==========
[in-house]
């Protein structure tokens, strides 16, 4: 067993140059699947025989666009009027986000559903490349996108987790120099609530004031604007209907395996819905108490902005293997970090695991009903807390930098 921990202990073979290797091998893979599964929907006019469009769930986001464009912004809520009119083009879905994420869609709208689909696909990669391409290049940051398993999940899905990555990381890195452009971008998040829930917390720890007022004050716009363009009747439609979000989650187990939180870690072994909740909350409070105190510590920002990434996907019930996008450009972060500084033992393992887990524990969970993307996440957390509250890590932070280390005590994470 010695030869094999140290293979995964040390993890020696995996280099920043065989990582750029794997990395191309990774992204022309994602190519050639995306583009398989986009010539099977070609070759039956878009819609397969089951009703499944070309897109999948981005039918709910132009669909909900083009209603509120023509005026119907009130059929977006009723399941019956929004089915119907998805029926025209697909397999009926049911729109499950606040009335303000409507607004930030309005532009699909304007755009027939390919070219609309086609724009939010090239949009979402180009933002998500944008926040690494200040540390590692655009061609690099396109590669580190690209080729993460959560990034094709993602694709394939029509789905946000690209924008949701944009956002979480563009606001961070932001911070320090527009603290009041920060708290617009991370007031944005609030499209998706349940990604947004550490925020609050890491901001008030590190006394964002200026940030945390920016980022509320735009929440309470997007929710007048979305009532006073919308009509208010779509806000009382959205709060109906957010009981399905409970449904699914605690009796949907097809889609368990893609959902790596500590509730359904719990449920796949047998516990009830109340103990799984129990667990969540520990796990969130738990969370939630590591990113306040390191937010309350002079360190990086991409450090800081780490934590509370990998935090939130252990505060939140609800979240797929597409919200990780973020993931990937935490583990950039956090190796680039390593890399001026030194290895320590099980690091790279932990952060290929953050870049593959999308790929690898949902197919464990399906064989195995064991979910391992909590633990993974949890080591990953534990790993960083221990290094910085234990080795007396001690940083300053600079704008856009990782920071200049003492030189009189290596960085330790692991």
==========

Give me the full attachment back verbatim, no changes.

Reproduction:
[in-house]
């Protein structure tokens, strides 16, 4: 067993140059699947025989666009009027986000559903490349996108987790120099609530004031604007209907395996819905108490902005293997970090695991009903807390930098 921990202990073979290797091998893979599964929907006019469009769930986001464009912004809520009119083009879905994420869609709208689909696909990669391409290049940051398993999940899905990555990381890195452009971008998040829930917390720890007022004050716009363009009747439609979000989650187990939180870690072994909740909350409070105190510590920002990434996907019930996008450009972060500084033992393992887990524990969970993307996440957390509250890590932070280390005590994470 010695030869094999140290293979995964040390993890020696995996280099920043065989990582750029794997990395191309990774992204022309994602190519050639995306583009398989986009010539099977070609070759039956878009819609397969089951009703499944070309897109999948981005039918709910132009669909909900083009209603509120023509005026119907009130059929977006009723399941019956929004089915119907998805029926025209697909397999009926049911729109499950606040009335303000409507607004930030309005532009699909304007755009027939390919070219609309086609724009939010090239949009979402180009933002998500944008926040690494200040540390590692655009061609690099396109590669580190690209080729993460959560990034094709993602694709394939029509789905946000690209924008949701944009956002979480563009606001961070932001911070320090527009603290009041920060708290617009991370007031944005609030499209998706349940990604947004550490925020609050890491901001008030590190006394964002200026940030945390920016980022509320735009929440309470997007929710007048979305009532006073919308009509208010779509806000009382959205709060109906957010009981399905409970449904699914605690009796949907097809889609368990893609959902790596500590509730359904719990449920796949047998516990009830109340103990799984129990667990969540520990796990969130738990969370939630590591990113306040390191937010309350002079360190990086991409450090800081780490934590509370990998935090939130252990505060939140609800979240797929597409919200990780973020993931990937935490583990950039956090190796680039390593890399001026030194290895320590099980690091790279932990952060290929953050870049593959999308790929690898949902197919464990399906064989195995064991979910391992909590633990993974949890080591990953534990790993960083221990290094910085234990080795007396001690940083300053600079704008856009990782920071200049003492030189009189290596960085330790692991």